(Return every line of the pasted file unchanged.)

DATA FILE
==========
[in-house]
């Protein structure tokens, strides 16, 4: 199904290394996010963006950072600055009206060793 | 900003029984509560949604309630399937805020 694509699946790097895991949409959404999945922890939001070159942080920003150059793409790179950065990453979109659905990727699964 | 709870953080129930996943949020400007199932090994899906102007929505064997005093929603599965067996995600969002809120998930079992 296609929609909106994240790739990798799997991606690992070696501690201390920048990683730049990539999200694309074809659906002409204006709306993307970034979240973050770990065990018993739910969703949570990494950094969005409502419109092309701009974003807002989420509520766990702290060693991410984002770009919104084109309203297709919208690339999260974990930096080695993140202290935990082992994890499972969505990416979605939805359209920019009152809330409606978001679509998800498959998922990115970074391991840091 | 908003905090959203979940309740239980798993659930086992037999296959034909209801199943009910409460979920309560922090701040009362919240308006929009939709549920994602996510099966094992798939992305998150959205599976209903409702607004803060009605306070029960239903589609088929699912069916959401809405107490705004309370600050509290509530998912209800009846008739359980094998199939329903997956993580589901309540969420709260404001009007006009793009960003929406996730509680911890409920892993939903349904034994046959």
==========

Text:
[in-house]
């Protein structure tokens, strides 16, 4: 199904290394996010963006950072600055009206060793 | 900003029984509560949604309630399937805020 694509699946790097895991949409959404999945922890939001070159942080920003150059793409790179950065990453979109659905990727699964 | 709870953080129930996943949020400007199932090994899906102007929505064997005093929603599965067996995600969002809120998930079992 296609929609909106994240790739990798799997991606690992070696501690201390920048990683730049990539999200694309074809659906002409204006709306993307970034979240973050770990065990018993739910969703949570990494950094969005409502419109092309701009974003807002989420509520766990702290060693991410984002770009919104084109309203297709919208690339999260974990930096080695993140202290935990082992994890499972969505990416979605939805359209920019009152809330409606978001679509998800498959998922990115970074391991840091 | 908003905090959203979940309740239980798993659930086992037999296959034909209801199943009910409460979920309560922090701040009362919240308006929009939709549920994602996510099966094992798939992305998150959205599976209903409702607004803060009605306070029960239903589609088929699912069916959401809405107490705004309370600050509290509530998912209800009846008739359980094998199939329903997956993580589901309540969420709260404001009007006009793009960003929406996730509680911890409920892993939903349904034994046959």